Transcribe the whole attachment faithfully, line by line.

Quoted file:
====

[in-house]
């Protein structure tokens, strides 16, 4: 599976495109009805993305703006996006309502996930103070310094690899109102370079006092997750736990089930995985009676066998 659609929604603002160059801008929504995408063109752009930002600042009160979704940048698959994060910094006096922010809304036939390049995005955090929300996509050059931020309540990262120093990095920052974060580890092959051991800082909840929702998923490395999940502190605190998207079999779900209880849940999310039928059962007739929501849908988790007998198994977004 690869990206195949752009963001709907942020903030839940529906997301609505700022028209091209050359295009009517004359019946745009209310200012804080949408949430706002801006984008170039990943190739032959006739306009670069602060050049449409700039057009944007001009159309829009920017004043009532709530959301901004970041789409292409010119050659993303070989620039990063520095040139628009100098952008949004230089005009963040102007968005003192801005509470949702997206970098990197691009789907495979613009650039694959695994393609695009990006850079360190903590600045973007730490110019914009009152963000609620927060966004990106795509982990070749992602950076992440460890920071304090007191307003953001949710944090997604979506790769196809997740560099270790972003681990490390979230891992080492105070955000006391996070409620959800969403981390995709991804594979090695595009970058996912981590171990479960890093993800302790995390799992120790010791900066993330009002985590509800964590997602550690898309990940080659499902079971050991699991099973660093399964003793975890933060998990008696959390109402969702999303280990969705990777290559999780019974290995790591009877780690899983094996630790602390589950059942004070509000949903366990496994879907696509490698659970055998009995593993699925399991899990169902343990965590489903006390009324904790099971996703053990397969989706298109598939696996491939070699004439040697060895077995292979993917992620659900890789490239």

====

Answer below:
[in-house]
């Protein structure tokens, strides 16, 4: 599976495109009805993305703006996006309502996930103070310094690899109102370079006092997750736990089930995985009676066998 659609929604603002160059801008929504995408063109752009930002600042009160979704940048698959994060910094006096922010809304036939390049995005955090929300996509050059931020309540990262120093990095920052974060580890092959051991800082909840929702998923490395999940502190605190998207079999779900209880849940999310039928059962007739929501849908988790007998198994977004 690869990206195949752009963001709907942020903030839940529906997301609505700022028209091209050359295009009517004359019946745009209310200012804080949408949430706002801006984008170039990943190739032959006739306009670069602060050049449409700039057009944007001009159309829009920017004043009532709530959301901004970041789409292409010119050659993303070989620039990063520095040139628009100098952008949004230089005009963040102007968005003192801005509470949702997206970098990197691009789907495979613009650039694959695994393609695009990006850079360190903590600045973007730490110019914009009152963000609620927060966004990106795509982990070749992602950076992440460890920071304090007191307003953001949710944090997604979506790769196809997740560099270790972003681990490390979230891992080492105070955000006391996070409620959800969403981390995709991804594979090695595009970058996912981590171990479960890093993800302790995390799992120790010791900066993330009002985590509800964590997602550690898309990940080659499902079971050991699991099973660093399964003793975890933060998990008696959390109402969702999303280990969705990777290559999780019974290995790591009877780690899983094996630790602390589950059942004070509000949903366990496994879907696509490698659970055998009995593993699925399991899990169902343990965590489903006390009324904790099971996703053990397969989706298109598939696996491939070699004439040697060895077995292979993917992620659900890789490239």